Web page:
Looking at this community from my perspective, it saddens me deeply that anybody could be so ignorant as to deface the new Mosque that has just recently been constructed. I was not around to see the first few vandalizations of the mosque, during which, as I understand, much more significant damage was done. But even though this time the only damage was a bit of spray paint that can easily be washed away or painted over, it will leave a deep scar. Despite everything that the Muslim community does for Lubbock, there are groups that are able to ignore all of those facts and act simply out of spite or misconceptions and deface our place of worship. It is disheartening in a way, because it shows that no matter what we as individuals or as a community do, we will never be able to erase all of the ignorance and hatred that prevail in this part of the country.

October 14, 2006

Taboo

Posted in Randumb at 1:33 am by Iram

I think that somebody needs to invent a new game of Taboo – one especially for medical students. At Game Night tonight there were certainly incidences where being a medical student made it too easy to answer some of the questions because the anatomy vocabulary at our dispense is nowhere near what the developers of Taboo could have imagined as possible word choices to put on their cards of taboo words. I mean, who else besides a med student would ever come up with using “orbicularis oris” to talk about the word “whistle”?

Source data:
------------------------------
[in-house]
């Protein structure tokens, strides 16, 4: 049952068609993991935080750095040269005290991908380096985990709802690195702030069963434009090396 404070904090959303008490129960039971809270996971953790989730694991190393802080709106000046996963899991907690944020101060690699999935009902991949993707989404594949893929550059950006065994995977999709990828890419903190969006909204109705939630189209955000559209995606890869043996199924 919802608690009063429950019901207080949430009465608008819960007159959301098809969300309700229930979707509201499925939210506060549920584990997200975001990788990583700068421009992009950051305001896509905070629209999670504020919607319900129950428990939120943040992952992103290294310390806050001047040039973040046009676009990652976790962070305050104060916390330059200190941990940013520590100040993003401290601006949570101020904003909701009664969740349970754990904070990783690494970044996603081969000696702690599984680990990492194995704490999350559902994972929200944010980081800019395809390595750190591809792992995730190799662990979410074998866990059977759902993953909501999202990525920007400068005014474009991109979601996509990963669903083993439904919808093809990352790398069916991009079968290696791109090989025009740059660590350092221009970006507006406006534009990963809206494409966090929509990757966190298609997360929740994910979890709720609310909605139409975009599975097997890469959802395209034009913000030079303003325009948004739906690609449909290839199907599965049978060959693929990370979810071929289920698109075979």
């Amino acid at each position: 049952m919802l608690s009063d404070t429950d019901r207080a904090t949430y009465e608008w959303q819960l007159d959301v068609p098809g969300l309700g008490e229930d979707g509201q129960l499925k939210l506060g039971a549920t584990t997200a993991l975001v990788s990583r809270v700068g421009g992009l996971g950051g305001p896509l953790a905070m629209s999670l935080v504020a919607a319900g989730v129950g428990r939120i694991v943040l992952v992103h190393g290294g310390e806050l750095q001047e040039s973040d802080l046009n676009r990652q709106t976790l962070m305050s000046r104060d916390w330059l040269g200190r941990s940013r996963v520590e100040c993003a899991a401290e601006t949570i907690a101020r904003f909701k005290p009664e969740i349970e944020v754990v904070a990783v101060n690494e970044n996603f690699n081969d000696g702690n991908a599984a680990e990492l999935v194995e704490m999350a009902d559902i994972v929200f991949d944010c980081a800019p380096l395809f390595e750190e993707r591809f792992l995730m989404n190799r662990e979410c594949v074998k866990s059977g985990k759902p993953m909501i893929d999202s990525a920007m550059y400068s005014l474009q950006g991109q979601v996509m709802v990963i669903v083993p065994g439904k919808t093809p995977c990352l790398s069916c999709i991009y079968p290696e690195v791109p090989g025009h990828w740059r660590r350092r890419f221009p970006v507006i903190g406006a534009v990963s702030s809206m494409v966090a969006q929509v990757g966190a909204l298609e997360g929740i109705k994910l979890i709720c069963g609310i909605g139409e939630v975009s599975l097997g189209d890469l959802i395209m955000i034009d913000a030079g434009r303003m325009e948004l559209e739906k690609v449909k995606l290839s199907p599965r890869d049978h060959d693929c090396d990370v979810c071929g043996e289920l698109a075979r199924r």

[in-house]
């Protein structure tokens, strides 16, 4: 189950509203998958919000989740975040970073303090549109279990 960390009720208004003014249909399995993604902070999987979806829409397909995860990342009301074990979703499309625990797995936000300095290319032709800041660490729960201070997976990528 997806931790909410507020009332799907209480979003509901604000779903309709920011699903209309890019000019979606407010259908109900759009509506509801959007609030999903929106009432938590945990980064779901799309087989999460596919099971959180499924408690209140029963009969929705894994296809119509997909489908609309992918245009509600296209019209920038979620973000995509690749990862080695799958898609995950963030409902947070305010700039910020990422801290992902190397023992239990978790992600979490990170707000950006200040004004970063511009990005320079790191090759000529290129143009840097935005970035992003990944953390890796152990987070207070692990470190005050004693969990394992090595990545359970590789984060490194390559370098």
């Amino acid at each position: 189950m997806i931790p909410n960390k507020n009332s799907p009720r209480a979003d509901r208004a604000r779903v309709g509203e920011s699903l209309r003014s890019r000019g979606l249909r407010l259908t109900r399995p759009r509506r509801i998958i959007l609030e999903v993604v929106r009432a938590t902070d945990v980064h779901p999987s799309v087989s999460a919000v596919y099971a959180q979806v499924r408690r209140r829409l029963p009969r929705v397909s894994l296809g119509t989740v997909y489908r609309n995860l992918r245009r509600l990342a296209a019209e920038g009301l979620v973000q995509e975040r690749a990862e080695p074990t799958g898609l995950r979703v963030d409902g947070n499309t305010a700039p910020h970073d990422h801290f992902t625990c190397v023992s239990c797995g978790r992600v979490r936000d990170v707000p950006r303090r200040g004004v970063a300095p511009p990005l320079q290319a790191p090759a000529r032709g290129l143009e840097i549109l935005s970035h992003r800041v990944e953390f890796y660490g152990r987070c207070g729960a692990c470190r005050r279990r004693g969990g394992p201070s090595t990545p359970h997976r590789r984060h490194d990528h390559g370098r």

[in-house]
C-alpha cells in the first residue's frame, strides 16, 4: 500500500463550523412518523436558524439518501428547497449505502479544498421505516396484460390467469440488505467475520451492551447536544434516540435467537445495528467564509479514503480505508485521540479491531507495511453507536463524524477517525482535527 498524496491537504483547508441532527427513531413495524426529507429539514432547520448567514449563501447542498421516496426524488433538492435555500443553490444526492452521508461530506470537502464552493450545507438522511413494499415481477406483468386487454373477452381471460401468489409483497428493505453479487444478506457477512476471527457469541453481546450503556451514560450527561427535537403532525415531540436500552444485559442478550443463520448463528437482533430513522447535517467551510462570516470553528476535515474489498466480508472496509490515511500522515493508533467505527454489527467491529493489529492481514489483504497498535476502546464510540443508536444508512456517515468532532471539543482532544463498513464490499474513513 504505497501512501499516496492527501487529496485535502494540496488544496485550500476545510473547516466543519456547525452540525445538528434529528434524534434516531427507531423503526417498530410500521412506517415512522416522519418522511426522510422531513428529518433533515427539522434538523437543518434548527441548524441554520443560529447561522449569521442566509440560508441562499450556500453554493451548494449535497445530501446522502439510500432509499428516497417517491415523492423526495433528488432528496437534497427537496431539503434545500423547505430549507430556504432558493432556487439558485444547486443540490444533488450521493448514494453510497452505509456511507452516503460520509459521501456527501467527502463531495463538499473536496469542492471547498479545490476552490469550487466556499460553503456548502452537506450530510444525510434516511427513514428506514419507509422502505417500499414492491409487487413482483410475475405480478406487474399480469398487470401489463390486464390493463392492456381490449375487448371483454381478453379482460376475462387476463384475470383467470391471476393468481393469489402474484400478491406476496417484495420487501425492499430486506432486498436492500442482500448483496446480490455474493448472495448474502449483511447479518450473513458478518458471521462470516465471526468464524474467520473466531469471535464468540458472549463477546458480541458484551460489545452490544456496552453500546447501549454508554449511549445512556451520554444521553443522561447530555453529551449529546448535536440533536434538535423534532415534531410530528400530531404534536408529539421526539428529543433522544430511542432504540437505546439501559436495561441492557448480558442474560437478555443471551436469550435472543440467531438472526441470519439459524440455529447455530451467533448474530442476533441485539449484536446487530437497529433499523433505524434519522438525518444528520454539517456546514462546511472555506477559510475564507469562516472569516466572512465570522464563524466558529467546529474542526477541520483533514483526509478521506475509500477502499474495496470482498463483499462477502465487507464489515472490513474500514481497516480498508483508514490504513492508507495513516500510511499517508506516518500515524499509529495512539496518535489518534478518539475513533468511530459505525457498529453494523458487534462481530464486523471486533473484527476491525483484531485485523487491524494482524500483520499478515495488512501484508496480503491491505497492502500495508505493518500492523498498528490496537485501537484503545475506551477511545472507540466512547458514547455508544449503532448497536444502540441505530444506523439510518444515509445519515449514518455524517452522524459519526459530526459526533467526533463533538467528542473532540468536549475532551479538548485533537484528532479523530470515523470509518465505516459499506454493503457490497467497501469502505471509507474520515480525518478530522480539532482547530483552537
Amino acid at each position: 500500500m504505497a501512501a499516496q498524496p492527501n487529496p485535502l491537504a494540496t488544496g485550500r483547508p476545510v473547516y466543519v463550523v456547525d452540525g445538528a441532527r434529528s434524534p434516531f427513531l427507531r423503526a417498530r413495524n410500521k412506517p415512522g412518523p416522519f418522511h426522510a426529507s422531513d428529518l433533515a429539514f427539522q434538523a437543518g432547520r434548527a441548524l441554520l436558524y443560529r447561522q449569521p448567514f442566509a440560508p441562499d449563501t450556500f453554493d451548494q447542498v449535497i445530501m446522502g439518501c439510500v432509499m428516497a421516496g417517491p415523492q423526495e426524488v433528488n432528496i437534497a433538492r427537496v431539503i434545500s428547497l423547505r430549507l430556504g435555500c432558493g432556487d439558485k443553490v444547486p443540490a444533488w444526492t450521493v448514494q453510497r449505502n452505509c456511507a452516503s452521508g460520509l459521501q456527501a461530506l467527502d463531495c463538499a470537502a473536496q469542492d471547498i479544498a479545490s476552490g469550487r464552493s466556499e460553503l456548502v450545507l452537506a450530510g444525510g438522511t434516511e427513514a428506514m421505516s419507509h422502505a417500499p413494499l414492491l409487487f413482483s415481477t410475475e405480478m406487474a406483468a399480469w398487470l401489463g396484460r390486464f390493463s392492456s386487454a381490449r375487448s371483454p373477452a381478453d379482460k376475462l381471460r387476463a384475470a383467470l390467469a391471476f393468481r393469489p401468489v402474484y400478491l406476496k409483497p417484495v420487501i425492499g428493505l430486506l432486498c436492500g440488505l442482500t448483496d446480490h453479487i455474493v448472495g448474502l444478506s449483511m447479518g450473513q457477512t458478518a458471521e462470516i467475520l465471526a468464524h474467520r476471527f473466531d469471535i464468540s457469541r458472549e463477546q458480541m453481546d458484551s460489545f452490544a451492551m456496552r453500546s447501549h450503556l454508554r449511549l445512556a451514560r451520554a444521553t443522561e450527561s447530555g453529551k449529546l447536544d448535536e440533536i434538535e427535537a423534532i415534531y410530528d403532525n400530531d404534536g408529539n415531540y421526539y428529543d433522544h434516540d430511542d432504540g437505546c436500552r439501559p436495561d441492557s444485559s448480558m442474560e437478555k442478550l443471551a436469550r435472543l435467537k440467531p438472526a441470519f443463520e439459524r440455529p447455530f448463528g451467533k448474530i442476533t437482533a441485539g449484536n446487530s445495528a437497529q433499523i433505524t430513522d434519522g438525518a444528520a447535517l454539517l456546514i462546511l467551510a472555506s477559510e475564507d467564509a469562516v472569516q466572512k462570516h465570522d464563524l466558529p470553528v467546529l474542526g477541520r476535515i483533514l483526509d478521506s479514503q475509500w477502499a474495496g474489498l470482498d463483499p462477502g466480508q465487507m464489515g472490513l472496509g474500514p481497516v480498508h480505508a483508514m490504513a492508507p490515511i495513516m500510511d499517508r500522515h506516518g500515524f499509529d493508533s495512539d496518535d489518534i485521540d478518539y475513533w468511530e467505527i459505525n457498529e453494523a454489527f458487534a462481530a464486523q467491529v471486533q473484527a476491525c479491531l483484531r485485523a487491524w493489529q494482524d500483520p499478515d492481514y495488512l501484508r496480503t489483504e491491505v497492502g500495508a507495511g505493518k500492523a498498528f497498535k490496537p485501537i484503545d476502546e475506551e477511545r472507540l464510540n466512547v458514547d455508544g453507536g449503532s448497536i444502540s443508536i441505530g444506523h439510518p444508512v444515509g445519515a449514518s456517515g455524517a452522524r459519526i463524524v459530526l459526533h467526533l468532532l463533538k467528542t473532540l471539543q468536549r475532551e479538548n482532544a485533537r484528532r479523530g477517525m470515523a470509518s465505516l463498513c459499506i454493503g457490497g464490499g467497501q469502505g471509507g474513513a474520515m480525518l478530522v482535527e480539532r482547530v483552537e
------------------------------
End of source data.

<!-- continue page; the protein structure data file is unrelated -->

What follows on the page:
October 12, 2006

Traumatizing situations

Posted in Iramville, Randumb at 2:22 pm by Iram

We’re only eight weeks into our first year of medical school, but many of the members of our class have already experienced traumatizing situations that will probably remain with them the rest of their lives, and will likely be the stories they tell their grandchildren about their medical school experiences:

1. Being splashed as your cadaver falls too quickly into a tank of old formaldehyde and thrice-used cadaver juice

2. Having to deal with a leaky rectum that wasn’t tied tightly enough when the intestines were pulled out of the abdomen (yes, cadavers still have their feces intact and in their digestive tubes, and these feces will squirt out under pressure)

3. The distinct “crunch” of the bone crusher at work

4. Having the tied up cadaver hand come untied and conveniently fly into your mouth

5. Going home and looking in the mirror to see bone shards tangled into your hair

6.  Cadaver fart – a very unique, but memorable, experience

October 11, 2006

Denying care

Posted in Iramville at 12:28 am by Iram